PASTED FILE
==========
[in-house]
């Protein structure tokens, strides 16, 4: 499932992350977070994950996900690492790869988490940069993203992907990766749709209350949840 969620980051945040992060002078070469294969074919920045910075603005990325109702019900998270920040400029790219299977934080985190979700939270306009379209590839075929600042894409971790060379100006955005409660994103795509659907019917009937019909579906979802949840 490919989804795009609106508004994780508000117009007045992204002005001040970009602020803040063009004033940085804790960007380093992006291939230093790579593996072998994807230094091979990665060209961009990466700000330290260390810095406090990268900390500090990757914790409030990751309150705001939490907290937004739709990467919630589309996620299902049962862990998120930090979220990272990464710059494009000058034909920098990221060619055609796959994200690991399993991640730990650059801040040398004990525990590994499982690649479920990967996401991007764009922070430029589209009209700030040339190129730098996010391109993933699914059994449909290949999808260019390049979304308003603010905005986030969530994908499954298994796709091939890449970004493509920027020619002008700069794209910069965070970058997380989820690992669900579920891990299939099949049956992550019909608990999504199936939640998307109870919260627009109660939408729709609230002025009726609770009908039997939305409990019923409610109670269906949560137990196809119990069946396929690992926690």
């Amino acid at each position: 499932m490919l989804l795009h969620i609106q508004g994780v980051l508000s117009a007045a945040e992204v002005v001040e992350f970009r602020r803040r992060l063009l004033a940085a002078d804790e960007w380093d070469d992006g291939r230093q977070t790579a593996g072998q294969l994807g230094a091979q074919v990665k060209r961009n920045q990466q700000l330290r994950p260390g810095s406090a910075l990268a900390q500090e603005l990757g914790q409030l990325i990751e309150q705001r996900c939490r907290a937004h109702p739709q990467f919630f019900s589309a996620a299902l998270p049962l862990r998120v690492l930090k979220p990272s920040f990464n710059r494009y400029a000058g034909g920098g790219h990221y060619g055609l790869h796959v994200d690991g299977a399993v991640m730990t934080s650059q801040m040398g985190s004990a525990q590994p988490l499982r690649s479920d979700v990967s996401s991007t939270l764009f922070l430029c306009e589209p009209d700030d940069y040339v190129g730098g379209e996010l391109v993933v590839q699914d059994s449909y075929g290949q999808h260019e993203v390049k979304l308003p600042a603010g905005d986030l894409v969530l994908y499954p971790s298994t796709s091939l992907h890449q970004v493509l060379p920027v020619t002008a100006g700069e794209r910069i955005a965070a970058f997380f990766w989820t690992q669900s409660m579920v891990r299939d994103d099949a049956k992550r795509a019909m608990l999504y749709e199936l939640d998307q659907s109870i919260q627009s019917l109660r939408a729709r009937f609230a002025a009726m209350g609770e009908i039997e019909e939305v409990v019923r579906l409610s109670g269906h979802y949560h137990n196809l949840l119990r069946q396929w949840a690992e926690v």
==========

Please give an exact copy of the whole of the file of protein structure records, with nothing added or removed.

[in-house]
């Protein structure tokens, strides 16, 4: 499932992350977070994950996900690492790869988490940069993203992907990766749709209350949840 969620980051945040992060002078070469294969074919920045910075603005990325109702019900998270920040400029790219299977934080985190979700939270306009379209590839075929600042894409971790060379100006955005409660994103795509659907019917009937019909579906979802949840 490919989804795009609106508004994780508000117009007045992204002005001040970009602020803040063009004033940085804790960007380093992006291939230093790579593996072998994807230094091979990665060209961009990466700000330290260390810095406090990268900390500090990757914790409030990751309150705001939490907290937004739709990467919630589309996620299902049962862990998120930090979220990272990464710059494009000058034909920098990221060619055609796959994200690991399993991640730990650059801040040398004990525990590994499982690649479920990967996401991007764009922070430029589209009209700030040339190129730098996010391109993933699914059994449909290949999808260019390049979304308003603010905005986030969530994908499954298994796709091939890449970004493509920027020619002008700069794209910069965070970058997380989820690992669900579920891990299939099949049956992550019909608990999504199936939640998307109870919260627009109660939408729709609230002025009726609770009908039997939305409990019923409610109670269906949560137990196809119990069946396929690992926690």
């Amino acid at each position: 499932m490919l989804l795009h969620i609106q508004g994780v980051l508000s117009a007045a945040e992204v002005v001040e992350f970009r602020r803040r992060l063009l004033a940085a002078d804790e960007w380093d070469d992006g291939r230093q977070t790579a593996g072998q294969l994807g230094a091979q074919v990665k060209r961009n920045q990466q700000l330290r994950p260390g810095s406090a910075l990268a900390q500090e603005l990757g914790q409030l990325i990751e309150q705001r996900c939490r907290a937004h109702p739709q990467f919630f019900s589309a996620a299902l998270p049962l862990r998120v690492l930090k979220p990272s920040f990464n710059r494009y400029a000058g034909g920098g790219h990221y060619g055609l790869h796959v994200d690991g299977a399993v991640m730990t934080s650059q801040m040398g985190s004990a525990q590994p988490l499982r690649s479920d979700v990967s996401s991007t939270l764009f922070l430029c306009e589209p009209d700030d940069y040339v190129g730098g379209e996010l391109v993933v590839q699914d059994s449909y075929g290949q999808h260019e993203v390049k979304l308003p600042a603010g905005d986030l894409v969530l994908y499954p971790s298994t796709s091939l992907h890449q970004v493509l060379p920027v020619t002008a100006g700069e794209r910069i955005a965070a970058f997380f990766w989820t690992q669900s409660m579920v891990r299939d994103d099949a049956k992550r795509a019909m608990l999504y749709e199936l939640d998307q659907s109870i919260q627009s019917l109660r939408a729709r009937f609230a002025a009726m209350g609770e009908i039997e019909e939305v409990v019923r579906l409610s109670g269906h979802y949560h137990n196809l949840l119990r069946q396929w949840a690992e926690v």